This one is also quite easy, I simply store Calibre’s Library folder and (separately) Zotero’s Library folder on Dropbox. Syncing between PCs is then effortless, although setting Dropbox up on Linux can be tricky as it is controlled through a taskbar/notification icon5

Syncing to Android devices requires something like DropSync to kick off a sync to internal storage or your SD card when files are updated or changed.

Reading and Adding Annotations

I generally want a mix of two types of annotation -– the first freehand drawing, since I occasionally like to color-code things (e.g. to visually distinguish the assumptions of a theorem from the results). The second is being able to either highlight chunks of text or add pop-up notes on the side of the text, both with the intention of being able to digitally search for that text later.

To this end, I’ve settled on two programs that do the job for now: Okular on Linux and Moon+ Reader on Android.

Okular's default view, with a table of contents on the left. It supports popup annotations (blue) and highlighting text (yellow), as well as freehand annotations with a stylus via the toolbar near the middle.
Moon+ Reader in landscape view. Annotations made in Okular show up here and vice-versa. Great for reading, as phones are quite portable, and includes a bluelight filter to reduce eyestrain.

Both have the required annotation capabilities, and additionally, save your view settings position within a document after it is closed. Thus when a document is reopened, it immediately jumps to the last page viewed, which is quite handy. Like most Android applications, Moon+ Reader does not handle stylus inputs gracefully. However, since annotations need to be made in text to be searchable anyway, this doesn’t detract much from its effectiveness.

Another convenience is that (as far as I can tell) the annotations made with these applications are actually attached to the PDF and show up in other viewers, which has not been the case with other viewers I’ve tried.

Annotation Extraction

This is perhaps the crown jewel of this workflow, and at least in my case, makes building and sticking to a slightly convoluted setup absolutely worth it.

This feature is provided by the combination of Zotero and the Zotfile plugin. Annotations can be extracted from any individual document, creating an HTML page that contains all highlighted text and all notes added via pop-up annotations.

What makes this especially compelling is that it also includes clickable hyperlinks which open the associated PDF jump directly to the page of that annotation!

An example of the automatic report that is generated by the "Extract Annotations" tool. Popup annotations are extracted perfectly; highlighted annotation extraction depends on OCR quality. Blue links are clickable and directly open PDF to listed page.

If desired, you can also select a number of documents and create a joint report, which combines all of the individual reports into a single page. This can be opened in a local browser window, where the hyperlinks will continue to open PDFs directly to the referenced page. You can see an example of what such a report looks like here.6 A full description of how to extract annotations can be found here.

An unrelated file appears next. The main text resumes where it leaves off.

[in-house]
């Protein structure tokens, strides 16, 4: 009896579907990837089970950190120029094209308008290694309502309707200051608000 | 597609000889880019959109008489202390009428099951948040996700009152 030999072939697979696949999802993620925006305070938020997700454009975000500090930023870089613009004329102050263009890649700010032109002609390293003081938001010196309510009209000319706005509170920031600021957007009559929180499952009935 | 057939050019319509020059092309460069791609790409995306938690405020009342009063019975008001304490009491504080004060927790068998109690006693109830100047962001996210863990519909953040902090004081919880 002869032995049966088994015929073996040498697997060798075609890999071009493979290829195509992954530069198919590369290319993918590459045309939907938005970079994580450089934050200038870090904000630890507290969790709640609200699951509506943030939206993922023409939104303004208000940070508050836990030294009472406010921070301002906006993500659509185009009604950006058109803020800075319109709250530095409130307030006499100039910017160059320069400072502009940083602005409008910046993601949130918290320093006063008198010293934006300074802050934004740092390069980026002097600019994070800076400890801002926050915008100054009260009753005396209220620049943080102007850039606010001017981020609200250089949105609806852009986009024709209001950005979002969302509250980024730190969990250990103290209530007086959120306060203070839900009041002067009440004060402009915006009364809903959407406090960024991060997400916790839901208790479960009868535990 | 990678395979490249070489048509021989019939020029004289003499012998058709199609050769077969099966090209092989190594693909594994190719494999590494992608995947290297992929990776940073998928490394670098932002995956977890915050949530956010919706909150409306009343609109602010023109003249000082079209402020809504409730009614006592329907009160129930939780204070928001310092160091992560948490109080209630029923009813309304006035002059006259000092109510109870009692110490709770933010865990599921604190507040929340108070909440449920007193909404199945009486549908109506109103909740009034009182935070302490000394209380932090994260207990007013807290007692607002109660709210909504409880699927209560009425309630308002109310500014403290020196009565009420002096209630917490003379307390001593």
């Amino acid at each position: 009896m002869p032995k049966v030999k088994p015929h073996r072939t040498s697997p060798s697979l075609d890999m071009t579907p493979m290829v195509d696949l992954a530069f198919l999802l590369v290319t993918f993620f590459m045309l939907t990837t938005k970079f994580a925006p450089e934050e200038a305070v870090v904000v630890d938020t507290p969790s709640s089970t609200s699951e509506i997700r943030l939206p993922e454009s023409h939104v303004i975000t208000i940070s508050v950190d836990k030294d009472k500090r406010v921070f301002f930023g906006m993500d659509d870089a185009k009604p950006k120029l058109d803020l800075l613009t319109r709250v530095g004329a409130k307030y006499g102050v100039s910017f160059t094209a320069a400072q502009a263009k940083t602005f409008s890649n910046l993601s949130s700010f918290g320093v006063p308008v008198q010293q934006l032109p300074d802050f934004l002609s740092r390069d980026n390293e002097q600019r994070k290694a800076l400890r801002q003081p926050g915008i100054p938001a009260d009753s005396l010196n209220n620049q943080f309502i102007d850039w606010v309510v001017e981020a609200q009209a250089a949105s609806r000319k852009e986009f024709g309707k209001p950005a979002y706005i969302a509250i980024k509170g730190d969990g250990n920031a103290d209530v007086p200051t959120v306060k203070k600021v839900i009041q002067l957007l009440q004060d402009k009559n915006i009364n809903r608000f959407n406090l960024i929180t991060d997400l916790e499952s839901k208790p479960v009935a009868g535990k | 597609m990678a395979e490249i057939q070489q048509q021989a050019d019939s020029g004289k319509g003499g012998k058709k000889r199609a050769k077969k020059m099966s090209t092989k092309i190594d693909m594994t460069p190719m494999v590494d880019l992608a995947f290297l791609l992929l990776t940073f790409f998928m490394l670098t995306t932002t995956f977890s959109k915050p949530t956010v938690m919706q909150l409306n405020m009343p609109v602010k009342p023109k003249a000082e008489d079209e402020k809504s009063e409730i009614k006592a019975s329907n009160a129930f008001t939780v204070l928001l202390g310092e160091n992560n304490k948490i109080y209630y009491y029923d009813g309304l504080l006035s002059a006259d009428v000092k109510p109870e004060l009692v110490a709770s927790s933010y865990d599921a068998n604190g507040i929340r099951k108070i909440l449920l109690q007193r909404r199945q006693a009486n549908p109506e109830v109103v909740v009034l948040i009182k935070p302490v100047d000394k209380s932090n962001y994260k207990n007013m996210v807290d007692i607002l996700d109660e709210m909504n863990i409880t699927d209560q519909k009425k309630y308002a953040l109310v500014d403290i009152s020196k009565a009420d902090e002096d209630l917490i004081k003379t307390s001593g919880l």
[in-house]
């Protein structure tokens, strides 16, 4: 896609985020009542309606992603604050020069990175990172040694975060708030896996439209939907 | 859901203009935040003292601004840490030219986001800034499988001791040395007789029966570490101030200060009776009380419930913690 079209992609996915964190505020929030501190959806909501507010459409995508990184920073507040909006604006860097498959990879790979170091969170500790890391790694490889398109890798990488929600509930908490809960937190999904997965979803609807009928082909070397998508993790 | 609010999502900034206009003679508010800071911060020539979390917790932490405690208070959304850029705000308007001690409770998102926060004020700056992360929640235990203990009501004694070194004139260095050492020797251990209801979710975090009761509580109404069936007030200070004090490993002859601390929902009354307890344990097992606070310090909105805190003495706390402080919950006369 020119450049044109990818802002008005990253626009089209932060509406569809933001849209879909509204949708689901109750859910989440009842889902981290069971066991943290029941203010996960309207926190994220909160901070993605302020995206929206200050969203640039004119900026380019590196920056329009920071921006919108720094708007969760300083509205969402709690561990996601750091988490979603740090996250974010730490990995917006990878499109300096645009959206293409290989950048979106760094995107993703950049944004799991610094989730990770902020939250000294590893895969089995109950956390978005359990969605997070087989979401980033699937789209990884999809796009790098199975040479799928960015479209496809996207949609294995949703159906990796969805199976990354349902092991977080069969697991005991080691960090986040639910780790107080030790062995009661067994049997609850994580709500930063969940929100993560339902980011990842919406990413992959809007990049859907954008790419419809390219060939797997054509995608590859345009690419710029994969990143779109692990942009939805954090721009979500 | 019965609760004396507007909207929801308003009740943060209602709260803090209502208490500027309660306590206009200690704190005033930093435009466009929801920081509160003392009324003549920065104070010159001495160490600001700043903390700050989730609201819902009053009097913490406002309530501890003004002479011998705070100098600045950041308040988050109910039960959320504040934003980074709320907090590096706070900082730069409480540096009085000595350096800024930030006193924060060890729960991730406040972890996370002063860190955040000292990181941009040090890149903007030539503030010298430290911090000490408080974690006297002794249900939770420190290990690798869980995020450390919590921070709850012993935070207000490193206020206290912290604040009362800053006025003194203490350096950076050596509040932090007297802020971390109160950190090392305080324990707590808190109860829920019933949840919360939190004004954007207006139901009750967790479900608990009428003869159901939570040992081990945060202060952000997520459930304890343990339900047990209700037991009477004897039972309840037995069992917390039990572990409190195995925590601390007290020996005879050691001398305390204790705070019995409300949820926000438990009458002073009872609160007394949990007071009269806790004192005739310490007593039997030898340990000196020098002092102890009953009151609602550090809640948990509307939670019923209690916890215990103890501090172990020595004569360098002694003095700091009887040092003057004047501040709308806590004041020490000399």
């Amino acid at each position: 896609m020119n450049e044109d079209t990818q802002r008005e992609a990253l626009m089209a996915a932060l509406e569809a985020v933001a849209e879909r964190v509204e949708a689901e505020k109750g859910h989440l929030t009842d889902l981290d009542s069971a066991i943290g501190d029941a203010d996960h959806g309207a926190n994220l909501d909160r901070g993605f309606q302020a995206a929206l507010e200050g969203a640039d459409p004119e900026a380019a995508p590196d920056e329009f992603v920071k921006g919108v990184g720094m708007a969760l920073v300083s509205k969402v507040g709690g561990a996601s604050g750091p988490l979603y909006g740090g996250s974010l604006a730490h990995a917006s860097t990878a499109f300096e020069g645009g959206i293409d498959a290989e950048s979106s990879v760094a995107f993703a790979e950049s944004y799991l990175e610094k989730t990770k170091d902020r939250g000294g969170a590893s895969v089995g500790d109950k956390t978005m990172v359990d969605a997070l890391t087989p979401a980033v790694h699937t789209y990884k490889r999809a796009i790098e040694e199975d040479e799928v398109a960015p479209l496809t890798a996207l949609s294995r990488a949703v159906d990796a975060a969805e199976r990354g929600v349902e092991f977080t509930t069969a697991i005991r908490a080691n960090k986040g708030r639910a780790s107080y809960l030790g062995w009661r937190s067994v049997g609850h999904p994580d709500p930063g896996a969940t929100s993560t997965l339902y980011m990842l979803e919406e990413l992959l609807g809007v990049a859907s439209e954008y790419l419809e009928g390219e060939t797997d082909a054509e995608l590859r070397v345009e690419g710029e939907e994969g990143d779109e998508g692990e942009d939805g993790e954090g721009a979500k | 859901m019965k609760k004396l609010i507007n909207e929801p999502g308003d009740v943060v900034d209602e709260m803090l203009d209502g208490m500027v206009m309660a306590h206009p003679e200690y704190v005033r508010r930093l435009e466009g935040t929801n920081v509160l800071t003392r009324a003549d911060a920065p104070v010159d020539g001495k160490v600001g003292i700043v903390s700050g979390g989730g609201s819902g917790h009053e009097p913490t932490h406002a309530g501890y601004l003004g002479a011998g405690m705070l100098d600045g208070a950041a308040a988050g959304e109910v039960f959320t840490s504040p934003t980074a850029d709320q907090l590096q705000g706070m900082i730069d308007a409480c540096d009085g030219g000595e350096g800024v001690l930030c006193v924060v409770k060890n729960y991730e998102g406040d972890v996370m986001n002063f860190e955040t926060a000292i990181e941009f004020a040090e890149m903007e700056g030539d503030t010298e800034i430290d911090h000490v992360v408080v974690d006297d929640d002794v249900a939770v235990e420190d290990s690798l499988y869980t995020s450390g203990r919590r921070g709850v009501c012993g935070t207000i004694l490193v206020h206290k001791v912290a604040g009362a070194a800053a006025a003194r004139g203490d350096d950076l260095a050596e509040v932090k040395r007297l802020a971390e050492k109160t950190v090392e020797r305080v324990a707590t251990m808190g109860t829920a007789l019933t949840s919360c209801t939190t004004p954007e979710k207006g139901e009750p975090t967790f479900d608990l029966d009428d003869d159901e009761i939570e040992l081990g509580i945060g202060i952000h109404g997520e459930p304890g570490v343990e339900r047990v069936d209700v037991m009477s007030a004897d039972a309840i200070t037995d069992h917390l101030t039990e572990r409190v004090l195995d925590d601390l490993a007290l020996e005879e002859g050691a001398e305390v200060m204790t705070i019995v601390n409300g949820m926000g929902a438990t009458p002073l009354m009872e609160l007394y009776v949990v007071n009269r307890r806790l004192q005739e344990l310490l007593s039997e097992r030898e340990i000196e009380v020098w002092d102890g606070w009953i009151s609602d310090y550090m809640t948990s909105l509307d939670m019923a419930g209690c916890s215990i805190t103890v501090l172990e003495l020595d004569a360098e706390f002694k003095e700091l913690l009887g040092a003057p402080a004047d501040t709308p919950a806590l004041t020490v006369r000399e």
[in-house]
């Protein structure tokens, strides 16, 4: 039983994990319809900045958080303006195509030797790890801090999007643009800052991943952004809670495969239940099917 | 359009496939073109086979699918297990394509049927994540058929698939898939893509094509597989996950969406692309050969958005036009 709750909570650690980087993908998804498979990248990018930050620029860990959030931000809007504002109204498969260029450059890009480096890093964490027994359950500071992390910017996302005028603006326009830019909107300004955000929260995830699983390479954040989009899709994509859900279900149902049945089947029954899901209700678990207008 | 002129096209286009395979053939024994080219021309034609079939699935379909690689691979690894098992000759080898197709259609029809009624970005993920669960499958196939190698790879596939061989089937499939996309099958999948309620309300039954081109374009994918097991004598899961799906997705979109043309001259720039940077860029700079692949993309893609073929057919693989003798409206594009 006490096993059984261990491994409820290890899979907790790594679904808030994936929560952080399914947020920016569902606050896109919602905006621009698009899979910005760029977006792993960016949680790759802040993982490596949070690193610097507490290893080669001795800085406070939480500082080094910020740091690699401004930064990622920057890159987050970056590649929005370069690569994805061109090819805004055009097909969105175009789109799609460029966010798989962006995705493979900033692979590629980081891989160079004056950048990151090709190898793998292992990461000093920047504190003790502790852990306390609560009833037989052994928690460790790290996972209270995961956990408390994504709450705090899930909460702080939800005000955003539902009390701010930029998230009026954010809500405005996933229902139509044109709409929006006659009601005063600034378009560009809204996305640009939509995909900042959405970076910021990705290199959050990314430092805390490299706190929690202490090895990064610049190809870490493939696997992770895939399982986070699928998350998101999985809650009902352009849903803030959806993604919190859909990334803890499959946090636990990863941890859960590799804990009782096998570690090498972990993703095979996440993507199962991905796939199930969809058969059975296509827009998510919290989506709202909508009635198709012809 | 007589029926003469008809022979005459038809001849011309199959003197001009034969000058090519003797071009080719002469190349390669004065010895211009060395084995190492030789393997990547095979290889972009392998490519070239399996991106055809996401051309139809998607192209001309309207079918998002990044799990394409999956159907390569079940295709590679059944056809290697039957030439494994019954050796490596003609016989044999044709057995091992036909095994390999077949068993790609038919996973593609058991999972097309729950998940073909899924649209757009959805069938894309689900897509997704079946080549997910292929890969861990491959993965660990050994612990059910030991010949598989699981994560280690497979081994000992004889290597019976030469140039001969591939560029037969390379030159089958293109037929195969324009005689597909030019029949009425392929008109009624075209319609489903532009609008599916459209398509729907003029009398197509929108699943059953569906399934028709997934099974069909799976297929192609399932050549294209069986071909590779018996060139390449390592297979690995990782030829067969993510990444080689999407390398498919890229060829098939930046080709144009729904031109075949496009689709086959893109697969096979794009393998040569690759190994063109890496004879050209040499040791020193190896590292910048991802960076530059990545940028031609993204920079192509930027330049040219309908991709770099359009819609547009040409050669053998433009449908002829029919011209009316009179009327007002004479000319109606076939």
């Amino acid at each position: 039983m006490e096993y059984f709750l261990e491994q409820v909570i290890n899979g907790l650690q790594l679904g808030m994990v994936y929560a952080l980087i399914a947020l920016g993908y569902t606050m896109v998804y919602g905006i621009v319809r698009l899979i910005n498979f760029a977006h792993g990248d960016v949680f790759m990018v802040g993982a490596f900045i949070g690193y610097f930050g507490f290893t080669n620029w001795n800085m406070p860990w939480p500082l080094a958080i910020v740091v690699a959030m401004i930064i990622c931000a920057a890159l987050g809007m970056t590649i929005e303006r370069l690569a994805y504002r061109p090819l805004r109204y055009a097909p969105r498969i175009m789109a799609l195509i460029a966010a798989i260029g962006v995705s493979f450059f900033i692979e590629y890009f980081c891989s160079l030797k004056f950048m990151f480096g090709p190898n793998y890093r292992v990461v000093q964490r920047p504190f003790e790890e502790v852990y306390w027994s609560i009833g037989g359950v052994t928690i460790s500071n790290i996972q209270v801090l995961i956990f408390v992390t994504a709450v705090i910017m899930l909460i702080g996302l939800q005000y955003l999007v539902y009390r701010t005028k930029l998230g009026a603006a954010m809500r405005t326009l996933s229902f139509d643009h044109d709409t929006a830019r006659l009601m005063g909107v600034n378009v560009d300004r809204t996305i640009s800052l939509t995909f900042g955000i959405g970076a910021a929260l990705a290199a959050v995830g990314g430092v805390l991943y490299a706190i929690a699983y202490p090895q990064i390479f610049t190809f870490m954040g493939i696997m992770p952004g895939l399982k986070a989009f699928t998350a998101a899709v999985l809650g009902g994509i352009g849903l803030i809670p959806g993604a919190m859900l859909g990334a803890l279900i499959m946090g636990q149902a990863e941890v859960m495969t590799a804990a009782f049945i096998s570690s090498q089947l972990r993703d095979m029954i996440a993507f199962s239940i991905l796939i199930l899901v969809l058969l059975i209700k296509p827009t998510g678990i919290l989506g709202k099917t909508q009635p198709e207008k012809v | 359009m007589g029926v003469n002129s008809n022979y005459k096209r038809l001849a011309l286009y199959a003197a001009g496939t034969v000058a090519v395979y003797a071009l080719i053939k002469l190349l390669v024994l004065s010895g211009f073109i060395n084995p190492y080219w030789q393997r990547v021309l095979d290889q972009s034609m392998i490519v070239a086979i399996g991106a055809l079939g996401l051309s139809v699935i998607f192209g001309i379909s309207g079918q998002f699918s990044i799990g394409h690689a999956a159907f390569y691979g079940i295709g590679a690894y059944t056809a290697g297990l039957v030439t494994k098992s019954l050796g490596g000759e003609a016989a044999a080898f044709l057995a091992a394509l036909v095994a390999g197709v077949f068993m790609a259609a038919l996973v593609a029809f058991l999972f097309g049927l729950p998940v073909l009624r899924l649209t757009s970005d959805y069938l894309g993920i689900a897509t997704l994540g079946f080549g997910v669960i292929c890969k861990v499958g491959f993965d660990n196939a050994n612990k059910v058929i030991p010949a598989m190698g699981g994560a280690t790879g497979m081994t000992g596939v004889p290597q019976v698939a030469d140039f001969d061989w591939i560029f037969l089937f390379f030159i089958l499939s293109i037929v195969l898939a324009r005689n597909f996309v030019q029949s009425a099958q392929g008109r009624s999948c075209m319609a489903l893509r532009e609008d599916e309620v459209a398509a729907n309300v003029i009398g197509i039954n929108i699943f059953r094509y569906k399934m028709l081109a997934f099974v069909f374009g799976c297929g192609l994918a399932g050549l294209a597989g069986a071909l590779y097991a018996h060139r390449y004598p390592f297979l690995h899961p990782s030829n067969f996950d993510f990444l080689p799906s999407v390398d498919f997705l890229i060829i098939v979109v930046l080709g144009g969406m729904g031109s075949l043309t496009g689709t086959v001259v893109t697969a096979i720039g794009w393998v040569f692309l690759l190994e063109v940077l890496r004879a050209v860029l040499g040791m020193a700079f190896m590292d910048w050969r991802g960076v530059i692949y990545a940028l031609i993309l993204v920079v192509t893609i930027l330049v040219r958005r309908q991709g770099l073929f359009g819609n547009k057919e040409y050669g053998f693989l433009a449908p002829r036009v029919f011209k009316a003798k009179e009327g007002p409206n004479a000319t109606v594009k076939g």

I can not overstate how useful this is -– if you are diligent about annotating and highlighting definitions, theorems, results, or problems within the PDFs you read, you can quickly hit Ctrl-F within Zotero to find a term, which will return the extracted annotation report, which allows you to jump directly into the PDF at the right spot in a matter of seconds.

Subsequently, since your PDFs are OCR’d, you can easily copy-paste text out of it, or use something like the MathPix snipping tool to extract LaTeX for an equation. Since the citation information will already be in your global BibTeX file, it then becomes easy to simply look up the key and cite appropriately.


So that’s all there is to it! It may seem a bit convoluted at first, but for me, it was worth a bit of up-front work to make information easily retrievable. This way, when I really get into a bit of Mathematics and need to find or recall a definition or a proof, I can quickly get to it without getting sidetracked and exhausted from having to hunt it down.

  1. Around five months 

  2. For an overview of this fundamental problem, see 

  3. For a slightly more involved treatment, see 

  4. The unstable groups are notoriously difficult to compute; for an overview see 

  5. Some desktop environments (such as Gnome) are phasing out the entire concept of “taskbar icons”, which can be problematic for applications like Dropbox. However, there are generally hacks or workarounds that allow such icons to be displayed again. 

  6. The PDF links are actually opened through Zotero, which passes off a file name to your default PDF reader. It is thus heavily reliant on the original PDF file’s actual location on the original file system, so the hyperlinks for one person’s reports will almost certainly not work for anyone else without some serious coordination.